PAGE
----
The oscillation is generated and kept going by interaction with the fluctuating air pressure in the channel. Here, the amplitude of the oscillatory component of the pressure force on the reed in the oscillator equation is an order of magnitude smaller than the amplitude of the elastic restoring force. The influence of the pressure force is explained in frequency domain by a slight phase shift of the fundamental oscillations of reed and pressure, which provides for the necessary energy supply and for a playing frequency deviating from the resonant frequency of the reed. Apart from that, a blues harp reed oscillates "almost by itself" due to the interplay of elastic restoring force and mass inertia. This is ultimately due to the fact that the reed oscillates unhindered and weakly damped.

In a supplementary section, it is argued why it is better not to call the pressure force acting on the reed a "Bernoulli force", even if it is related to a Bernoulli equation.

This article collects experimental findings on playing the blues harp, which a physical model should thus be able to explain. The leitmotif will be the question whether and how suitably defined resonance properties of the vocal tract influence playing frequencies.

When playing blow or draw notes on a channel of a blues harp, the airflow through the player's respiratory tract and through the instrument together with the closing and the opening reed in the channel perform self-excited oscillations with a common playing frequency. This is not obvious, instead two closing reeds in the channel generate self-excited oscillations close to their respective eigenfrequencies.

Advanced players are able to change the pitch of normal notes on the blues harmonica by appropriate variations of the vocal tract geometry. MRI images show a narrow constriction between tongue and palate together with a well-defined front cavity volume. A measured correlation between playing frequency of various bend notes and front cavity volume suggest that constriction and front cavity together form a Helmholtz resonator, whose resonance frequency has a decisive influence on the periodicity of the self-excited oscillations of airstream and reeds. On the contrary, measurements with a blues harmonica excited by a tube resonator suggest a less intuitive interaction between resonator and reeds. For the player's vocal tract as a resonator, the phase angle of its admittance is postulated to define playing frequency. Normal notes sound with any arbitrary relaxed embouchure, so they should be explainable without reference to a resonator. On the other hand, it is possible to bend a normal draw note continuously down, so physical models for normal and for bend notes should also be connected by continuously changing some common parameter.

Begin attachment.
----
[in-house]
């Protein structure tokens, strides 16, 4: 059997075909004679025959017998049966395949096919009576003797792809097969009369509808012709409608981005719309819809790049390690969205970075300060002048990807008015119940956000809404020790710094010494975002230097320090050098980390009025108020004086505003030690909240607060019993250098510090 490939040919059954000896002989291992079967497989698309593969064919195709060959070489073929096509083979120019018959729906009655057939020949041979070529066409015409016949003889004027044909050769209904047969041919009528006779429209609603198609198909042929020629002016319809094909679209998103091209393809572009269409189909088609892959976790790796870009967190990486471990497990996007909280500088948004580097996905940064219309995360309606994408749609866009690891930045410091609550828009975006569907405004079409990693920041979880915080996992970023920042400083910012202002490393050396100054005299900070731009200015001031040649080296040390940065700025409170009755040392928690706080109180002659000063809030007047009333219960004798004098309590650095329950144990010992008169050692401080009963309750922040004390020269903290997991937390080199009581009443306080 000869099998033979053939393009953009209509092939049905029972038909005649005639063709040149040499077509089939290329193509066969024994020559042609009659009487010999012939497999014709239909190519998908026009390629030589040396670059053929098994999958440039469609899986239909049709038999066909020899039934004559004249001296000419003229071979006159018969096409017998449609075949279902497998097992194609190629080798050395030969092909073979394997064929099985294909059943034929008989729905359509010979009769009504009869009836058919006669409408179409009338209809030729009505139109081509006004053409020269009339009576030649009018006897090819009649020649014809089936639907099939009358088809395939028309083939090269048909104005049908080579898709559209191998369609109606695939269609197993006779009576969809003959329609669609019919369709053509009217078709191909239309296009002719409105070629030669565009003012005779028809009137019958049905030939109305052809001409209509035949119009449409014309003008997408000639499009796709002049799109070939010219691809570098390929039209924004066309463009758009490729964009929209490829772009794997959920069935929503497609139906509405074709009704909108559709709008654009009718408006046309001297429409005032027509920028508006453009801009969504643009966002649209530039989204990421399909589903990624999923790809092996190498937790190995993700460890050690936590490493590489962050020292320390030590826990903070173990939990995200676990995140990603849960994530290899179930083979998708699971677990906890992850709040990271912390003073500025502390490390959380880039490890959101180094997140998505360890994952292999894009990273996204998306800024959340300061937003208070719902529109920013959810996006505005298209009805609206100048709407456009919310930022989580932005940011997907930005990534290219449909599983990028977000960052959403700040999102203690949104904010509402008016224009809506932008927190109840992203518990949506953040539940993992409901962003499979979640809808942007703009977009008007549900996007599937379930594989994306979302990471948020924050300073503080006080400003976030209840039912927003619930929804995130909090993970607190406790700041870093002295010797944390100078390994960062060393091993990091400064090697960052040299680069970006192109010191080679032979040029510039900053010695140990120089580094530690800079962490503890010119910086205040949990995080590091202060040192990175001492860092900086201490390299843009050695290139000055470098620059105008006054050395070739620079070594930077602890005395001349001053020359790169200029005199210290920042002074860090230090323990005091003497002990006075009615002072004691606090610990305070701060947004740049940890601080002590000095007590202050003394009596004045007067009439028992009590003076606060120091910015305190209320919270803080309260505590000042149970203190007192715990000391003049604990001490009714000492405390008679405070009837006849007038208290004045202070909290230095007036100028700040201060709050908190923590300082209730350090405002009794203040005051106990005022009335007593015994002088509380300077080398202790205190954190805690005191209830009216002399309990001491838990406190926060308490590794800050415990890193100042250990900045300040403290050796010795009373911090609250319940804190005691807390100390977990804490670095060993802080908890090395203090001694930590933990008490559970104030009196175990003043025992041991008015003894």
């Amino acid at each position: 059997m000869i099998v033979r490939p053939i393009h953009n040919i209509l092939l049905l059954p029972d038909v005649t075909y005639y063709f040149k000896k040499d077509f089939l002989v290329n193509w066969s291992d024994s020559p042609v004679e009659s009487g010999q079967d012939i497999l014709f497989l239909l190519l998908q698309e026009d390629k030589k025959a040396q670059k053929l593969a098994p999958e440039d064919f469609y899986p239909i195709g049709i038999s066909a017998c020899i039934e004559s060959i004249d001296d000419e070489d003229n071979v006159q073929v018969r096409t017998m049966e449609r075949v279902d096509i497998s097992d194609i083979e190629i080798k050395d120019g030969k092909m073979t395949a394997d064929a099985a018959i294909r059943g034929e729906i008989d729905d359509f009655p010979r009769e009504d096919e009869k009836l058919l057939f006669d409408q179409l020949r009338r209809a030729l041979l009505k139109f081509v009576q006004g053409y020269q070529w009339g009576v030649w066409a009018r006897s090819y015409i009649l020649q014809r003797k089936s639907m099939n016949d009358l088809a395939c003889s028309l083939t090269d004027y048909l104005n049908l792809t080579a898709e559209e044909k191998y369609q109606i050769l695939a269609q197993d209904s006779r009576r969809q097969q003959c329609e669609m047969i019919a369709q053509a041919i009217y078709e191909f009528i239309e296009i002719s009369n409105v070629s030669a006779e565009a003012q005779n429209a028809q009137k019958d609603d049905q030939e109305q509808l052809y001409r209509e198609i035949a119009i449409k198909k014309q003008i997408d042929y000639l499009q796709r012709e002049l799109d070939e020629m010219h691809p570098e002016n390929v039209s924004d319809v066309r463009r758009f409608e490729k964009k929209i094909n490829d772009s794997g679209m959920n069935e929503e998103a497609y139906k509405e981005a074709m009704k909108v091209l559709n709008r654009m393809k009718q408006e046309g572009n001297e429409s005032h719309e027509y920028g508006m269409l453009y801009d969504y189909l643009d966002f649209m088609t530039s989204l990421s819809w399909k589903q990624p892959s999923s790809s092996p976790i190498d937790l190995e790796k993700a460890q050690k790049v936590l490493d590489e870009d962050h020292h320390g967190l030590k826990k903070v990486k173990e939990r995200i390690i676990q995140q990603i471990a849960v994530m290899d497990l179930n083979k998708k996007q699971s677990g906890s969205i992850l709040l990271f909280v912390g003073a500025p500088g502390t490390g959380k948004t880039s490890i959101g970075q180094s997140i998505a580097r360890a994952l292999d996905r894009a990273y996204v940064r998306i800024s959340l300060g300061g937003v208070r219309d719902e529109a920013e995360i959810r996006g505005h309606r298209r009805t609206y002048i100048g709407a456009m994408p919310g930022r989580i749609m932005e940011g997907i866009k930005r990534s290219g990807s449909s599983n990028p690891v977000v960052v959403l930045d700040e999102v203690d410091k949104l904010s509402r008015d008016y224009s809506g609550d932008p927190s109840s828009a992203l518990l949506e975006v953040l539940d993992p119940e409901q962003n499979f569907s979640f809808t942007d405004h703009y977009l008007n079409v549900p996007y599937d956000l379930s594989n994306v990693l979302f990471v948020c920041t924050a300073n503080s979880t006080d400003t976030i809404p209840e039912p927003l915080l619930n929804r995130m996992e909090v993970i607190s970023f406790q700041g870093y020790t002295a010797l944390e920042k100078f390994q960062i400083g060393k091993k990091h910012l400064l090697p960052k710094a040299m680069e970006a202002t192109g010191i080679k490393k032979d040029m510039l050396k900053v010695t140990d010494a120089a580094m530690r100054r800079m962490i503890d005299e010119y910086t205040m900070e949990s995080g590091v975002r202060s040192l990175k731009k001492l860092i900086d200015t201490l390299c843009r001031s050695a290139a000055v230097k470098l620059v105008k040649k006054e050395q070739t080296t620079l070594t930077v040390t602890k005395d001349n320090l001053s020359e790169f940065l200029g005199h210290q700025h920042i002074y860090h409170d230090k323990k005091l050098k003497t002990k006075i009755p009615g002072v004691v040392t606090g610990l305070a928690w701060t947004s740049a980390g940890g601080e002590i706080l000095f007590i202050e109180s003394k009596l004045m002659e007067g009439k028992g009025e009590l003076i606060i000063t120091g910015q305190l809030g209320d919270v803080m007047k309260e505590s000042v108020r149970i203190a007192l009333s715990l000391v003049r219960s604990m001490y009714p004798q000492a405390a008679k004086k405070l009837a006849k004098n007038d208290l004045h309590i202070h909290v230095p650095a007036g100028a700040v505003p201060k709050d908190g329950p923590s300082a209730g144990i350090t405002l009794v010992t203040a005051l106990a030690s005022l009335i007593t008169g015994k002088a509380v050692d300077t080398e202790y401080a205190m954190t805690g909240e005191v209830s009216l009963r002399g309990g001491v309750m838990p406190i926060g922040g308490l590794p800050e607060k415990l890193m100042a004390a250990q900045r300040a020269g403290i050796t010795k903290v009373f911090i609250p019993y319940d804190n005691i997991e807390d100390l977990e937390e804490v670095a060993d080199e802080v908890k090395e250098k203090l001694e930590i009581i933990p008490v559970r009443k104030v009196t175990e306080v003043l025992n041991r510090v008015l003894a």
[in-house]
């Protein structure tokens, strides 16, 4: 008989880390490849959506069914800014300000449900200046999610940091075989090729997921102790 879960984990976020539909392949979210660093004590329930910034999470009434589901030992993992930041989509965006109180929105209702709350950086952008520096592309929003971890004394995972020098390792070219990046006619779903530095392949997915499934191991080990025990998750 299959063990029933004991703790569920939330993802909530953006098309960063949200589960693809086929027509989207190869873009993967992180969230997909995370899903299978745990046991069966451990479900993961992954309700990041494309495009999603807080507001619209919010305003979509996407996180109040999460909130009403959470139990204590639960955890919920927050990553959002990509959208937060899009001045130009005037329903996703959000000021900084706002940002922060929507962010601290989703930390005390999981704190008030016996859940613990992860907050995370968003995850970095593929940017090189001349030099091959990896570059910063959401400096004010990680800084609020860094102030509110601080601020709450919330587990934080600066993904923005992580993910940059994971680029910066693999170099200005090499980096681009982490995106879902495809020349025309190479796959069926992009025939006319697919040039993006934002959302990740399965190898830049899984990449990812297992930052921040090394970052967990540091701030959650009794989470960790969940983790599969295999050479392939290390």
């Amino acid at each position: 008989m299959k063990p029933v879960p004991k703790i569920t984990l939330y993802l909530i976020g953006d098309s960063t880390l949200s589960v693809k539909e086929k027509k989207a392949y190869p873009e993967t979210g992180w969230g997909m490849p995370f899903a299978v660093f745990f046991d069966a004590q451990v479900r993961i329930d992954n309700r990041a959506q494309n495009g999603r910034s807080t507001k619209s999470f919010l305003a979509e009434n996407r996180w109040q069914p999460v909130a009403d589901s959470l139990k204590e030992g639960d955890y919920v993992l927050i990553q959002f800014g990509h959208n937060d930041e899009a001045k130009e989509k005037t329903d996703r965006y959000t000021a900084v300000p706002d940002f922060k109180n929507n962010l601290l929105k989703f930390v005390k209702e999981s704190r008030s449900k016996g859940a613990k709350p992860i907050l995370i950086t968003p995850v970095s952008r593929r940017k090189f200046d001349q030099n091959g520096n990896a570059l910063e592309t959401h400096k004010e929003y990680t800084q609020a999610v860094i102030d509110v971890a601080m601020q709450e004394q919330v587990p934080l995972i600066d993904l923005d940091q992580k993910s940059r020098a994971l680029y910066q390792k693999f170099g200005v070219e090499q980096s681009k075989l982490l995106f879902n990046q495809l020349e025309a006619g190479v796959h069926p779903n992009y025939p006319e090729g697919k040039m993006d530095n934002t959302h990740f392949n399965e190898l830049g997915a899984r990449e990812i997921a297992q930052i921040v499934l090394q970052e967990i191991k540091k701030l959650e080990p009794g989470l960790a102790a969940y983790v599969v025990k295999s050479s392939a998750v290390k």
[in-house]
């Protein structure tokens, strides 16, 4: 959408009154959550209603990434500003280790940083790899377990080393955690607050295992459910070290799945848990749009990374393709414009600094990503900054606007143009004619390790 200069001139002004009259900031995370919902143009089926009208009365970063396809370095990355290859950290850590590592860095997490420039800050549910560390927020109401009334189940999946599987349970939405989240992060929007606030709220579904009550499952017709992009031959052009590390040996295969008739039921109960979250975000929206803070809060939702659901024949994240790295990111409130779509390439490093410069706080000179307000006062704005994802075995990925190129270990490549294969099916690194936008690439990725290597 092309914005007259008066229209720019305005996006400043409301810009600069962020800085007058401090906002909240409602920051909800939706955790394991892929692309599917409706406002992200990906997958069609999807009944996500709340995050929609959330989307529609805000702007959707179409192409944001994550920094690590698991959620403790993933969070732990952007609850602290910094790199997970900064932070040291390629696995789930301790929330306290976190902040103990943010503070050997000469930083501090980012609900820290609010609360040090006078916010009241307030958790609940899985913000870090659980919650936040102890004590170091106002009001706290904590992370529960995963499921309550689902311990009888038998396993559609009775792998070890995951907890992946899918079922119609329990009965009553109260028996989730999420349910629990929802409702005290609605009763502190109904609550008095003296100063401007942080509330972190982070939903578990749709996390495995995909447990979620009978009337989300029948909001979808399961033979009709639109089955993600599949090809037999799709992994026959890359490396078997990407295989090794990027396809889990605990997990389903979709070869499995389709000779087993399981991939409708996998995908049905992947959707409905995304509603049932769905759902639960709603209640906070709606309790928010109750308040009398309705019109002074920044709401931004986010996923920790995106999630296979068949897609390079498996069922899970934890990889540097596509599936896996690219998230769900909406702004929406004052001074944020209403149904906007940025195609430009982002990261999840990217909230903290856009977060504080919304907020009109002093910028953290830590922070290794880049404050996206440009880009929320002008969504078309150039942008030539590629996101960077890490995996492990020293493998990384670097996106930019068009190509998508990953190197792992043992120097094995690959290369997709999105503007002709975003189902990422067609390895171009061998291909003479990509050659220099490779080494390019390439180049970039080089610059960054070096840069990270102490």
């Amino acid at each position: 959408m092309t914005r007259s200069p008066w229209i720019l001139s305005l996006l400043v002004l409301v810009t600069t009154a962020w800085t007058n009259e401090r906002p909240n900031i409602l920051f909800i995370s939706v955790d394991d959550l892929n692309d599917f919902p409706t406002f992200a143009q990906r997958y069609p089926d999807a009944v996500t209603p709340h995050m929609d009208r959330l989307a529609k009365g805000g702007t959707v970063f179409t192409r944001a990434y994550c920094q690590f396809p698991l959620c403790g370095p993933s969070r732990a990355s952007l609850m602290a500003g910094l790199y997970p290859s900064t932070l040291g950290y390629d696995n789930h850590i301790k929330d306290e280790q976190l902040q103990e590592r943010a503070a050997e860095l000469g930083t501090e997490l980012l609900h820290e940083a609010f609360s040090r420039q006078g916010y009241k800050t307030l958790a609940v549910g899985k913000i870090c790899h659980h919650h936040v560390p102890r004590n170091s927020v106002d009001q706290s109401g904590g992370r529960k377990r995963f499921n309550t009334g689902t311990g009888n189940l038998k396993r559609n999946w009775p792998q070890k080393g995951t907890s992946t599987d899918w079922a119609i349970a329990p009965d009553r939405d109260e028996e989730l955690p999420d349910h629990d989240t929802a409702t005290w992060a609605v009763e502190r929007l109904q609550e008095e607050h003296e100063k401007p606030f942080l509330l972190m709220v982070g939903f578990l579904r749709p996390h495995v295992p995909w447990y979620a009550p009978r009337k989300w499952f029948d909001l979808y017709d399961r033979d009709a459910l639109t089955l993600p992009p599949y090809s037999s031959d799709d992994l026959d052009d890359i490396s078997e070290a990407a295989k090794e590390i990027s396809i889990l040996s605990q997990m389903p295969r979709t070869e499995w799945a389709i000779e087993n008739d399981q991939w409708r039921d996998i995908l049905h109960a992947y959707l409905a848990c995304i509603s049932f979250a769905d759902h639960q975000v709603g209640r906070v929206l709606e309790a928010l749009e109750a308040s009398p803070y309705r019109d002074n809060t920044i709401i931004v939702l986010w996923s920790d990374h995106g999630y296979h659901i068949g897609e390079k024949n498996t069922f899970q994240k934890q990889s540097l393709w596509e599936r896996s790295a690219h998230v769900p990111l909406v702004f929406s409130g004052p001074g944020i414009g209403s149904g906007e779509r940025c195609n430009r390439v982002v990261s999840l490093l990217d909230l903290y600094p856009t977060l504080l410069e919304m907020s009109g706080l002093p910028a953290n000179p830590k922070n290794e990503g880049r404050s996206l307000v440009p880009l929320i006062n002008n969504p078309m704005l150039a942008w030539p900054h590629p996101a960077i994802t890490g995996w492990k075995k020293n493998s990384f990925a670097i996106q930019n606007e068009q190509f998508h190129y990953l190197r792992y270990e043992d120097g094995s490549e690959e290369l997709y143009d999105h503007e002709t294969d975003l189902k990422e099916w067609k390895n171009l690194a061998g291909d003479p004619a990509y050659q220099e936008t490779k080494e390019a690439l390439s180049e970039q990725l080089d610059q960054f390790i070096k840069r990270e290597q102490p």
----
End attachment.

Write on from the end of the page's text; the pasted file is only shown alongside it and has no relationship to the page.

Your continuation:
It is possible to bend draw notes on two or three neighbouring channels or even octaves (using tongue split) simultaneously with one common embouchure. Changing rapidly between inhaling and exhaling, one can play a draw bend and an overblow on the same channel with one embouchure, whereas playing frequencies lie one third apart. On the lower channels, an overblow and a blowbend can be played simultaneously, although the blowbend sounds significantly louder and always prevails over the blowbend during the transition to a single note.

The latter listed experiments contradict the intuitive notion that the playing frequencies of bends and overbends are simply determined by a single resonant frequency of the vocal tract near the playing frequency. On the other hand, comparable geometries of the oral tract occur when speaking vowels, whistling, singing overtones, or bending notes on the saxophone, where they have been shown to act via resonant properties of the enclosed air volume. It would therefore be desirable to conduct experiments that can simultaneously record the geometry of the vocal tract and the resonance behavior of the air flowing through it, the oscillations of the two reeds and the sound emitted when playing the blues harp.